Beauty spot in Exmoor that inspired Victorian novel Lorna Doone

Romantic beauty spot in Exmoor that inspired Victorian novel Lorna Doone is bought by ‘cash-strapped’ National Trust for £1.5million

  • Charity purchased nine acres on Devon and Somerset border before lockdown 
  • National Trust said it will be last acquisition for ‘quite some time’ due to losses
  • Site includes Lorna Doone farm in Malmsmead and nearby Cloud Farm campsite
  • Here’s how to help people impacted by Covid-19

The National Trust has acquired a romantic beauty spot on Exmoor which inspired the 19th-century novel Lorna Doone.

The charity bought the nine acre site on the border of Devon and Somerset for £1.5 million shortly before coronavirus lockdown measures were introduced in March.  

But the National Trust stressed the site is likely to be its last acquisition for ‘quite some time’ as the lockdown has significantly affected the charity’s finances, with an estimated £200 million loss of income this year.   

The idyllic site includes Lorna Doone Farm in Malmsmead, near Lynton and the nearby Cloud Farm campsite in the wild Exmoor landscape which inspired RD Blackmore’s 1869 novel.

In the book, Blackmore describes the deep green valley ‘carved from out the mountains in a perfect oval’ and wooded hills ‘swept up to the sky-line’ as well as a river ‘gilded out from underground with a soft, dark babble’. 

The National Trust has acquired an idyllic site in Exmoor including the Cloud Farm campsite (pictured) which helped inspire RD Blackmore’s 1869 novel Lorna Doone

Pictured: Amelia Warner as Lorna Doone and Richard Coyle as John Ridd in a BBC One adaptation of the 1869 novel

Set in late 17th-century Exmoor, Lorna Doone tells the story of John Ridd, a farmer who finds forbidden love after his father is slain by the lawless Doone clan who inhabit an area near to the Badgworthy Water river.    

April Braund, visitor experience manager for the National Trust, said the landscape featured in Lorna Doone was at the ‘heart of the site’.

‘We are hoping that by making this beautiful spot more accessible, we can encourage more people to connect with nature,’ she said.

The National Trust will improve facilities currently at the site, such as a tearoom, holiday accommodation and campsite, car park and public toilets.

Public rights of way connect it to other National Trust places including Watersmeet, a five-mile walk along the East Lyn river, which also features heavily in the novel.

The charity already cares for wildlife in the area including beavers and water voles on the nearby Holnicote Estate and has worked to entice the high brown fritillary and dark green fritillary butterflies back to the landscape.

The National Trust stressed the site (pictured) is likely to be its last acquisition for ‘quite some time’ as the lockdown has significantly affected the charity’s finances

Kev Davies, lead ranger for the area, said 41 per cent of species in Britain are in decline and the trust is keen to reverse that on its land.

‘The countryside in and around the Lorna Doone valley is a great place for seeing wildlife,’ Mr Davies said. ‘There’s red deer at Watersmeet, peregrines, ancient oaks and further afield on the Holnicote Estate, beavers and water voles.’

The 150th anniversary of the publication of Lorna Doone was celebrated across Exmoor last year.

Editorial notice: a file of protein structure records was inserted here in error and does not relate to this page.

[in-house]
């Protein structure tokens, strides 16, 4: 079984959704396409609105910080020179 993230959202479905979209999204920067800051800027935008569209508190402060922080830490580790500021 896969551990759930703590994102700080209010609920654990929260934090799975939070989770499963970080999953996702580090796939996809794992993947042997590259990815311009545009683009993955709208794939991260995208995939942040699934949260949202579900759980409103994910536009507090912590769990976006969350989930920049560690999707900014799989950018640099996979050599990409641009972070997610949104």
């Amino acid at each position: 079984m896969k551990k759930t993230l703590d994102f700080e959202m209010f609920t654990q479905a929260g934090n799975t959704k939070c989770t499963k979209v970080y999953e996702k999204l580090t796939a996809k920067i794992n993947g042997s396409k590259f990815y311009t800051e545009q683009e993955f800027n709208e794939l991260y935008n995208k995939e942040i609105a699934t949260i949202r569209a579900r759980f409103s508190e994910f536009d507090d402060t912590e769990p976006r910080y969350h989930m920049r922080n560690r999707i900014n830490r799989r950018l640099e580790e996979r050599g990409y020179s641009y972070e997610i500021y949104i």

Blackmore’s romance novel has never been out of print and has inspired films, TV series, songs and even a shortbread biscuit.

Rob Joules, general manager for the north Devon coast and countryside, said the National Trust’s acquisition of the site would ensure its future.

‘Every penny donated or spent on site will be reinvested on our land in the area, helping nature thrive and adding to the enjoyment of people,’ Mr Joules said.

‘It’s great that visitors will be able to stay in this landscape and able to get active in the outdoors by walking along the river, up on the moor or down to the sea along the South West Coast Path.

‘By diversifying our income streams on this part of Exmoor we will be able to increase the funds we spend improving access, creating amazing outdoor experiences and space for nature to thrive.’

Forbidden love and the ‘Last Victorian’: The novel inspired by Exmoor’s idyllic landscape

Pictured: English novelist Richard Doddridge Blackmore

Richard Doddridge Blackmore, known as RD Blackmore, was an acclaimed novelist in the 19th century often referred to as the ‘Last Victorian.’

He won recognition for his vivid descriptions and personification of the countryside, a movement of romantic fiction continued by Treasure Island author Robert Louis Stevenson. 

Though Blackmore’s work is largely out of print, his most beloved novel Lorna Doone has inspired films, TV series, songs and even a shortbread biscuit.

He first struggled to find a publisher for the romance, but eventually published it anonymously in a limited three-volume edition of 500 copies in 1869.  

It was republished the following year and hasn’t been out of print since.

Lorna Doone is set in the Badgworthy Water region of Exmoor in the late 17th century.  It tells the story of John Ridd, the son of a respectable farmer who was murdered by one of the outlawed Doone clan. 

John then falls in love with the novel’s namesake Lorna, who turns out to be the granddaughter of Sir Ensor Doone and is destined to marry the heir of the Doone Valley, Carver Doone.   

The novel was adapted to film in 1951 by director Phil Karlson, starring Barbara Hale and Richard Green.

It was then brought to television in 2000, in a BBC One series featuring Richard Coyle, Amelia Warner, Aidan Gillen and Martin Clunes.

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